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Particle graph

Overview

The particle graph describes the behavior of a particle. It is contained inside a layer.

Links between nodes represent particle data (Velocity, Position, Size, ..)
Wider lines means more data is transferred.
(for example a wire carrying a float3 will appear wider than a wire carrying a float).

 

The particle graph is a single graph which defines the behavior of a particle both when it is spawned, when it evolves during simulation, and when it is rendered.

 

In PopcornFX v2, there is no explicit per-particle data storage. You do not have to (and cannot) explicitly say you want to “store” or “load” a “float” value named “BurstSpeed” or “ColorScale”, or whatever. Instead, you will simply wire the value you computed to whatever node uses it.

 

The graph is read from left to right, and data flows in that direction. A node that produces some data will be on the left hand side of a wire, a node that consumes that data will be on the right hand side.

 

So typically, you will find initialization / spawn nodes on the left of the graph, renderers on the right, and nodes that update the particle values each frame in the middle.
Each node can have multiple input pins and output pins. It takes some values in from the left of the graph, performs some computations, and output results to the right.
Nodes also have properties. When you select a node, its properties will be shown in the propertygrid panel.

 

Nodes are color-coded based on the current visualization mode of the graph. You can quickly switch between different modes that highlight different important information. The base mode colors wires based on the type of data they carry, and nodes based on the function they have.

The bigger the memory footprint of the data a wire carries, the bigger the wire.

Mandatory nodes

To have a properly running simulation, a single node is mandatory: The “SetLife” node

However, for the particle to do something useful, other nodes are usually needed, either renderers or event generators / triggers.

 

Particle life

Each particle needs to have its life set (by default, particles have their life set to 0). Life can be set to 0, some non infinite value, or infinity. Setting a particle’s life is done by using the SetLife node:

Particles with finite life have a usable and useful property we call LifeRatio. LifeRatio is the particle’s normalized age, and allows to drive behaviors based on the particle’s life.

 

Particles with infinite life will always have a LifeRatio of zero, and never die unless the game engine explicitly kills all the particles of an effect instance (expensive operation, requires explicit handling).

 

In most cases, you will want your infinite particles to die when the effect instance is stopped.

If you use the “InfiniteLife” template, it will take care of this for you.

You can also give it a time-to-die value after the effect has stopped, and it will allow you to gracefully fade out your particles. See the “InfiniteLife” template documentation.

 

Renderers

Without a renderer, the particle will not be displayed onscreen.

This might be fine in some cases, if the purpose of the particle is to emit events and trigger some other, visible particles.

 

Transform nodes

As renderers are expecting worldspace coordinates, and as most simulation helper nodes work in worldspace, you will almost always want transform nodes to convert the initial positions, velocities, or other 3D quantities from local to worldspace. The transform nodes will properly take into account the position and orientation of the effect instance when spawned in the game engine.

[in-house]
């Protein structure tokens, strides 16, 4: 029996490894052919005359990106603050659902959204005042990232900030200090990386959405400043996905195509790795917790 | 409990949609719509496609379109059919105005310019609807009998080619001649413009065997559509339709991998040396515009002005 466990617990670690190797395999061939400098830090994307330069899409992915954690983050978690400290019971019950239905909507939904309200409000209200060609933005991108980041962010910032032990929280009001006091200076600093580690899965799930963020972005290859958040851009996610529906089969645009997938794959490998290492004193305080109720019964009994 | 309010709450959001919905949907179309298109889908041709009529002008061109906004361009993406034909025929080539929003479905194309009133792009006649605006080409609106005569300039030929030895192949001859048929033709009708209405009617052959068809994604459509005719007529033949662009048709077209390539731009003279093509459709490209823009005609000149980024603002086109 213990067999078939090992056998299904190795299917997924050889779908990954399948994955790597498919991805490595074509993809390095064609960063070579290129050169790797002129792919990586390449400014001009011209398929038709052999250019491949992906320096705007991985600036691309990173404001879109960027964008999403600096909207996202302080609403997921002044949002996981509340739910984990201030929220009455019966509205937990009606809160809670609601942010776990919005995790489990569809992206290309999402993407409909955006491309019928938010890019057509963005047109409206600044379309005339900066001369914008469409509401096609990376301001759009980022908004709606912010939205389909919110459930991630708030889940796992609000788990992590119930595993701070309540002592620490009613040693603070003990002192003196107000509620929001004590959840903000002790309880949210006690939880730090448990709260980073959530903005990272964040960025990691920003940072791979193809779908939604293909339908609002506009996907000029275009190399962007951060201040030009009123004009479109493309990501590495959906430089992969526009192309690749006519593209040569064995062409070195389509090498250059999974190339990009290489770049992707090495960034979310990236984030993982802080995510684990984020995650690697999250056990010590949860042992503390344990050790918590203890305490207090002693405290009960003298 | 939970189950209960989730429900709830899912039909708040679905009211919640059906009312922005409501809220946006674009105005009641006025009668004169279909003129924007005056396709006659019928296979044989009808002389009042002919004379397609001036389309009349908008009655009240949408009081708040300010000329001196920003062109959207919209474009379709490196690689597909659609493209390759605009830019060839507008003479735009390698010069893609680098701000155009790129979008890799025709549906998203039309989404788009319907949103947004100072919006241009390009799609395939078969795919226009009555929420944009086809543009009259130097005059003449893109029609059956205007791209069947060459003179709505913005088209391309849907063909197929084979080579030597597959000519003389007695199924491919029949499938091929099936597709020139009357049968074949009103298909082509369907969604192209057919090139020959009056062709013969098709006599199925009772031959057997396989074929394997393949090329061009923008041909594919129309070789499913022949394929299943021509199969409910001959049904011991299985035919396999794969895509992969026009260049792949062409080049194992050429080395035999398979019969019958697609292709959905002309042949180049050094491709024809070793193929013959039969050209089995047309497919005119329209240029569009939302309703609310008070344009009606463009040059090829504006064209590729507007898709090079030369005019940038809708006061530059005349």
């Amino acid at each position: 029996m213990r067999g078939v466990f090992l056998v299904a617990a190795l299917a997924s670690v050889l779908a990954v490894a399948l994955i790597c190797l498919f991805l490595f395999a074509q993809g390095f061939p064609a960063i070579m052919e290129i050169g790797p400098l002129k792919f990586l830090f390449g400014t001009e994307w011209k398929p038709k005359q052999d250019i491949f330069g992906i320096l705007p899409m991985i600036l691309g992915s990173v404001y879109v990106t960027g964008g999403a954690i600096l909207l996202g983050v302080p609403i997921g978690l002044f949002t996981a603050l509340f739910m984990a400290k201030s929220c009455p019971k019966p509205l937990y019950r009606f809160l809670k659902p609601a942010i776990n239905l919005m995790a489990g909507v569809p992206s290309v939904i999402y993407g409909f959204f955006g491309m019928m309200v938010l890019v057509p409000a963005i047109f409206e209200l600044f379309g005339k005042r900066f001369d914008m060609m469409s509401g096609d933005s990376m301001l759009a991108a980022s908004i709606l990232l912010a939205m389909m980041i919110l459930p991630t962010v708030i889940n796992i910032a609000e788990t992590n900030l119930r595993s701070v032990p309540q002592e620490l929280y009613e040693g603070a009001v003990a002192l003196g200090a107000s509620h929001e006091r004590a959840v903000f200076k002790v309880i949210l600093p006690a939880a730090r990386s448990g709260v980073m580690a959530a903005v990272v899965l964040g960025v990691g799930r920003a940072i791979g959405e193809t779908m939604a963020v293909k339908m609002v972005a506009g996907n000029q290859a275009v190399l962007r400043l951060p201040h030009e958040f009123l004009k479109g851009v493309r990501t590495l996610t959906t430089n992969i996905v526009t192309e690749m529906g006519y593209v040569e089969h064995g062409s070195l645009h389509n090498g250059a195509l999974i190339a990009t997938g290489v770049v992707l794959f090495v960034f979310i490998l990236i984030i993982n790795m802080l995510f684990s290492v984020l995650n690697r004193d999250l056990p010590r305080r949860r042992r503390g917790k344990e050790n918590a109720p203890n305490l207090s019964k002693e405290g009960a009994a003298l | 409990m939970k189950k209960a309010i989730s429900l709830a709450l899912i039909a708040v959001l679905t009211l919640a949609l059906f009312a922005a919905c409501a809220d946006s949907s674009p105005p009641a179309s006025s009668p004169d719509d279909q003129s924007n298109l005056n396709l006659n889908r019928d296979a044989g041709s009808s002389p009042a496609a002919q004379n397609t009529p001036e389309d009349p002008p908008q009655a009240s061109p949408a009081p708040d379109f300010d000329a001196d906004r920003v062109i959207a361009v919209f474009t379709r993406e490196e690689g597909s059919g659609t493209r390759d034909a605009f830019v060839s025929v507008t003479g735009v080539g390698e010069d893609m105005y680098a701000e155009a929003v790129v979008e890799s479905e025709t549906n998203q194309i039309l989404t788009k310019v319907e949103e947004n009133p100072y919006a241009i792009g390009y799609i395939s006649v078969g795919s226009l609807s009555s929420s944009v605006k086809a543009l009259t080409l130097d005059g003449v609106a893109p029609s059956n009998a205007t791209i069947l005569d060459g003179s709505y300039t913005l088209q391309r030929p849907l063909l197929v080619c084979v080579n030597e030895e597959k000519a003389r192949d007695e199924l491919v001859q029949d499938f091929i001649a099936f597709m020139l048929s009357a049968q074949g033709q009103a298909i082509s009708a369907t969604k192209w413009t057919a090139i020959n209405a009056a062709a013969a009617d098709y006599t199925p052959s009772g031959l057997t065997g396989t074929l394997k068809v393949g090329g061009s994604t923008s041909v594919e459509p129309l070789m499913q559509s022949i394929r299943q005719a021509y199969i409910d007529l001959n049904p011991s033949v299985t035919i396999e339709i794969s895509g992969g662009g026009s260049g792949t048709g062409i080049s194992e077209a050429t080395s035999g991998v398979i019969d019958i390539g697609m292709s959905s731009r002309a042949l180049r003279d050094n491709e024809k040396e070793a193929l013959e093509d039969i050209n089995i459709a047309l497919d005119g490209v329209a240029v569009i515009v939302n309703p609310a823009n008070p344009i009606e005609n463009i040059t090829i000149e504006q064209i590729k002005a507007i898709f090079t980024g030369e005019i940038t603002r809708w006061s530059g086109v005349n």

Data types

The PopcornFX graph is all about manipulating data. This section describes the different types of data you can use.

Scalars and vectors

Numeric values in PopcornFX graphs and scripts are vectors from 1 to 4 dimensions.

‘vectors’ are basically a list of values, here are a few examples:

  • an RGBA color is a 4-dimensional vector, containing 4 components: red, green, blue, and alpha.
  • a position in 3D space is a 3-dimensional vector, containing the X, Y, and Z coordinates.
  • an UV Texture coordinate is a 2-dimensional vector.
  • a life duration in seconds is a 1-dimensional vector, containing a single value: the life duration.

 

1-dimensional vectors are also called ‘scalars’. they are a simple, single number.

 

You can combine scalars and vectors in arithmetic operations, but you can’t combine vectors of two different dimensions. For example, you can add a scalar with a 3D vector, or two 3D vectors together, but you can’t add a 2D vector with a 3D vector.

 

Graph wires will see their size change based on the size of the vector they carry:

Floating point numbers

A ‘float’ value is a signed number, which can represent fractional values. For example “10.35” or “9” or “-0.75”

 

Floats come in 4 different flavors: ‘float’, ‘float2’, ‘float3’ and ‘float4’

They are 1D (scalar), 2D, 3D, and 4D float vectors respectively.

 

They are stored as 32-bits IEEE-754 floating-point numbers.

 

Wires carrying floats are displayed in a shade of green:

 

Special floats: The ‘float’ type can also represent two special values ‘infinity’ and ‘-infinity’.

These are used to specify things like the lifetime of an particle that should never die during the simulation, or the length of a raycast that should have no end. It is also used as a return value by some functions to report a “not found” value. For instance when an intersection function that reports the distance of the closest hit on a given geometric shape will return ‘infinity’ to say it didn’t hit anything.

 

You can check if a value is finite inside a script node by using the “isfinite()” function.

 

Integers

An ‘int’ value is a signed integer number, it cannot represent fractional values. For example “10” or “9” or “-1301”

 

Integers come in 4 different flavors: ‘int’, ‘int2’, ‘int3’ and ‘int4’

They are 1D (scalar), 2D, 3D, and 4D int vectors respectively.

 

They are stored as 32-bits numbers. The biggest value they can store is 2147483647, and the smallest is -2147483648.

They obey standard 32-bits signed integer arithmetic, meaning that adding ‘1’ to the largest integer 2147483647 will “wrap around” the range, and result in the value -2147483648 instead of 2147483648. Similarly, subtracting ‘10’ from the smallest integer -2147483648 will wrap-around and result in 2147483638 instead of -2147483658.

So special care must be taken when you use integers at the very limits of their ranges.

 

Wires carrying integers are displayed in a shade of teal:

 

Booleans

A ‘bool’ value can only represent two values: ‘true’ or ‘false’